One Year Later.

It’s amazing how quickly time passes, and yet in what feels like a short amount of time, so much can change. 

Last year on this very day, I woke up excited and full of anticipation for the weekend.  I went for a run with my dogs and packed my suitcase to head out of town.  Just a few hours before my departure, I walked into town for a last minute haircut. 

As I made my way across the street, I felt the impact of a Chevy Tahoe slamming me in the side, and right then my whole world changed.  What should have been a day of celebration, family, and love suddenly became a nightmare of sirens, fear, and pain.

The days that followed seem like a blur to think about now.  To be honest, just reliving that morning in my head gives me a burning sensation in my chest and shakiness in my hands.  I was incredibly lucky to survive the accident at all, and that I’m here to reflect on it a year later. 

I haven’t written about it in quite some time, as the bruises are gone and the scars are now an accepted part of me.  I have some permanent nerve damage in my left knee that limits me from kneeling or putting pressure on it directly.  And when I think about the fact that I can’t kneel by the tub to bathe my baby, or get down on my knees to play with my kids on the floor, I feel angry all over again.

I went from feeling strong and healthy to feeling virtually unrecognizable – both on the the inside and out. 


The scars and nerve damage are not what really make it hard to think about that day.  Until my accident, I didn’t understand how a physical event could create such a lasting emotional impact.  The weeks and months that followed brought on intense depression and anxiety that I never expected.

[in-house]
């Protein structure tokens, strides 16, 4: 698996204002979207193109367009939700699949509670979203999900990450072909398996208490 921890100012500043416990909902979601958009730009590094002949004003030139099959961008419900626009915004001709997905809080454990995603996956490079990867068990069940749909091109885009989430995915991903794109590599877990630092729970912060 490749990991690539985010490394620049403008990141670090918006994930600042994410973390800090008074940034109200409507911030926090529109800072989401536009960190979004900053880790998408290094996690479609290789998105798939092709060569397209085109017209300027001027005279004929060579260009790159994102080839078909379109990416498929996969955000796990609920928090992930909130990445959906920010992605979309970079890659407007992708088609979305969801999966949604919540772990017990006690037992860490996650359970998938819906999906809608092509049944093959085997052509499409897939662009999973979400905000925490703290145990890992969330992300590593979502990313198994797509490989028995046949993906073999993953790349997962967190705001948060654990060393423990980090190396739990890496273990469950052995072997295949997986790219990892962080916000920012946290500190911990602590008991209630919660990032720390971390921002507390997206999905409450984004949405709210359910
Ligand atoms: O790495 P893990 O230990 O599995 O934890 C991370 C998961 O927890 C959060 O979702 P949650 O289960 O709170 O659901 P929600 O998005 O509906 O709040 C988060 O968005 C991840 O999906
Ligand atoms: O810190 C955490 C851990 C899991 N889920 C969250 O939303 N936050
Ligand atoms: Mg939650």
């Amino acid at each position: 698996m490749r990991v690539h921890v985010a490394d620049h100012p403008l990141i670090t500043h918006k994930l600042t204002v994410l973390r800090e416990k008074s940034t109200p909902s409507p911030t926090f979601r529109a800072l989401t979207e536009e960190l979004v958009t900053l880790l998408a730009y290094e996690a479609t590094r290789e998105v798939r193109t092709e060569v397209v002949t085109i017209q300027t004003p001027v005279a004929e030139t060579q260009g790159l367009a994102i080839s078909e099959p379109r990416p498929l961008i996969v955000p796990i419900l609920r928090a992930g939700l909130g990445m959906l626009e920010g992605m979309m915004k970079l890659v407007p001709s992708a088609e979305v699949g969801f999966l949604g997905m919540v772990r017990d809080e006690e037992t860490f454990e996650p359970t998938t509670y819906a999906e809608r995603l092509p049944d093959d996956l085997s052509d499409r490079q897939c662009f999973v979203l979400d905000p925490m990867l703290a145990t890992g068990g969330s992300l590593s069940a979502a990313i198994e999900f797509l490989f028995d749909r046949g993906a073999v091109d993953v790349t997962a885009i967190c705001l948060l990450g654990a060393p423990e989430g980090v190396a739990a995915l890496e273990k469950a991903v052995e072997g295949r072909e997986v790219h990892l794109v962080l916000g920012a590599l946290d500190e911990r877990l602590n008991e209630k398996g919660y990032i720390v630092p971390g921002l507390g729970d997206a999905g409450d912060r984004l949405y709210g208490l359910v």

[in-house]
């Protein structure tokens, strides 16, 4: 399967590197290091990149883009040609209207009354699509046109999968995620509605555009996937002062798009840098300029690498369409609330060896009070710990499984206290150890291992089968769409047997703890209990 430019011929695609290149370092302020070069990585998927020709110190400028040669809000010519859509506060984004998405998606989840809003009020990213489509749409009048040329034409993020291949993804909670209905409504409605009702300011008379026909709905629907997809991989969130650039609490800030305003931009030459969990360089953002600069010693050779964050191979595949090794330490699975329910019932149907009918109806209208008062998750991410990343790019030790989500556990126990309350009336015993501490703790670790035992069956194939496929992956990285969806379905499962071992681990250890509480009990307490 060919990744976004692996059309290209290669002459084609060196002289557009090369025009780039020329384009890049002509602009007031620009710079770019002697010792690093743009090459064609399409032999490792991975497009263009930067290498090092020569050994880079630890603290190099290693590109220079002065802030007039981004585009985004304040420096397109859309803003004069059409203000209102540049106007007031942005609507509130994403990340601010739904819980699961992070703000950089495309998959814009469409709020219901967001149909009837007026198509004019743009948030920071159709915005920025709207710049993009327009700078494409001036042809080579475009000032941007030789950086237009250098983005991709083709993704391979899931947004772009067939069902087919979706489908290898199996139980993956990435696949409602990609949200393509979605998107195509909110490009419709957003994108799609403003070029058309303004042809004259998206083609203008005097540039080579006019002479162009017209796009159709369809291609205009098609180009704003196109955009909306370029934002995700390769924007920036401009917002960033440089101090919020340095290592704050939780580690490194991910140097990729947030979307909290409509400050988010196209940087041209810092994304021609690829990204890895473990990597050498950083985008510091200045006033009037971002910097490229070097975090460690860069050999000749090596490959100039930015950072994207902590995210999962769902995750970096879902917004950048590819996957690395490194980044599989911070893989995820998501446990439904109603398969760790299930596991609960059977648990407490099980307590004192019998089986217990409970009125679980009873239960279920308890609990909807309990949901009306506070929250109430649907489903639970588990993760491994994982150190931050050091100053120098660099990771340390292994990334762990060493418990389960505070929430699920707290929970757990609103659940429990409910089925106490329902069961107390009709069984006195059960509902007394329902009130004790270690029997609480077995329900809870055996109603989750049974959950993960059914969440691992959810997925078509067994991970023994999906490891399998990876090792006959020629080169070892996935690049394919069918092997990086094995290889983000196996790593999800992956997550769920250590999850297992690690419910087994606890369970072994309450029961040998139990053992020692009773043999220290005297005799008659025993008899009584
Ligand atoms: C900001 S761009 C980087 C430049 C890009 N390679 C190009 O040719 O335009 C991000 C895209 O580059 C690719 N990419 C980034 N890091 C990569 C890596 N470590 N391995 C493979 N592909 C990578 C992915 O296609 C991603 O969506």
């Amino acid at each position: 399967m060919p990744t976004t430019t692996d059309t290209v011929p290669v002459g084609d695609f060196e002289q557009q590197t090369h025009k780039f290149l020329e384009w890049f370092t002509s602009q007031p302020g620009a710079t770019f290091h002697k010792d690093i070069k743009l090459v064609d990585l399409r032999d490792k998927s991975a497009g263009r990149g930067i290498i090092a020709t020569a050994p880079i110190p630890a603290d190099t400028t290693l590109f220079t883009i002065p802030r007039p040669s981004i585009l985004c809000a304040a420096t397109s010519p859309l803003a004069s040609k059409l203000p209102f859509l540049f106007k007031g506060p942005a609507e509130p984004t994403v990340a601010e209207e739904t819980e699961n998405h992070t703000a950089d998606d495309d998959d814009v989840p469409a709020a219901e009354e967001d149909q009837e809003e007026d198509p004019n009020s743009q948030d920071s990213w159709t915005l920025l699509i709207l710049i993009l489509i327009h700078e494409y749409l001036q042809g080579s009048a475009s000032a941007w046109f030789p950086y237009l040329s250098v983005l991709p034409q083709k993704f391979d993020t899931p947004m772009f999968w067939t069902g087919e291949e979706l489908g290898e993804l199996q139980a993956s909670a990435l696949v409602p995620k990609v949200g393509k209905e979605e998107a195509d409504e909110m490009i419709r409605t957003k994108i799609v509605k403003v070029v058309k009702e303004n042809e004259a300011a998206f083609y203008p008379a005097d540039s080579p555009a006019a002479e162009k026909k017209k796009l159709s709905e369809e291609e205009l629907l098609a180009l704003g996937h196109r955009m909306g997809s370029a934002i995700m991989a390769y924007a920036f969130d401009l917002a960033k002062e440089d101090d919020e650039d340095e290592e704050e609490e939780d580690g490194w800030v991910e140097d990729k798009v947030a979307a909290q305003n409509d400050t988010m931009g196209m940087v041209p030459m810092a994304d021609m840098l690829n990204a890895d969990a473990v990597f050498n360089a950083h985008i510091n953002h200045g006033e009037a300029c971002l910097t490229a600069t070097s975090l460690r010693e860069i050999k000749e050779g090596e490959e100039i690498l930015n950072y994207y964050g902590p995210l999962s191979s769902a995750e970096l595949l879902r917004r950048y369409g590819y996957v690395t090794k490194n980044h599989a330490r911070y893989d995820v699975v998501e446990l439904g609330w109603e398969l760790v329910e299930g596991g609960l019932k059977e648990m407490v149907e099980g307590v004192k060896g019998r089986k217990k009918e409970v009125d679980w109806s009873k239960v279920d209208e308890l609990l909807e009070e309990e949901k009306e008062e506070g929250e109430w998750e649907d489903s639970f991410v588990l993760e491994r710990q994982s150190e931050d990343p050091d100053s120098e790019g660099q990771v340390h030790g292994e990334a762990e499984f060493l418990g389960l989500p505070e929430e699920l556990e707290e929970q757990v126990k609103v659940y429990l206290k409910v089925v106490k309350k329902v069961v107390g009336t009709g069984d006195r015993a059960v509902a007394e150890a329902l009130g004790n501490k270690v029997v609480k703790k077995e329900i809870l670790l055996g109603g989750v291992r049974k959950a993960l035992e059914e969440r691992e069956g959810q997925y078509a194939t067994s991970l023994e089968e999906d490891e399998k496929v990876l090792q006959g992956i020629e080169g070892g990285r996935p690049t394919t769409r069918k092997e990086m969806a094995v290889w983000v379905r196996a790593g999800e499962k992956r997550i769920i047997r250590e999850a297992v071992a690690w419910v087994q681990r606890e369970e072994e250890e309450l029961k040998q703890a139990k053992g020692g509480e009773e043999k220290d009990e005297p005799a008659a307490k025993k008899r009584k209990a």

I found myself terrified of being alone, and even more codependent than normal.  I struggled to control my emotions, and found myself crying over things that should have been easy to manage.  Riding in cars and crossing streets brought on a level of anxiety that was paralyzing. 

It took a lot of physical and emotional healing to get me back to a place where I felt like myself again.  And while I am most definitely healed, I am also changed.

Our time here is short, and I don’t take that for granted anymore.  And while eventually I got over my fear of being alone, I realized that alone is never what I want.  I make every effort to be surrounded by the people I love as much as possible. 

I appreciate my body in ways I never knew I could.  Prior to the accident, I allowed myself to be defined by being active, running long distances, and always striving to be a model of health.  While those things are absolutely still important to me, they no longer define or control me. 

The healing process taught me to slow down, listen to my body, and develop my identity from what was inside rather than outside. 

So here I sit one year later, once again in a body that sometimes feels quite foreign to me, but this time for all the right reasons.

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This year there is no fear or anxiety, but instead our house swells with excitement and anticipation.  This year I am looking forward to heading to the hospital.

One year later, my body has not only healed, it has created a brand new life.

One year later, I have not run a single race, tackled a distance over 9 miles, or fit into my favorite pair of jeans.

But one year later, I have become a mother, and a better wife, and I’ve learned more about myself in the process than I knew possible.

What a year.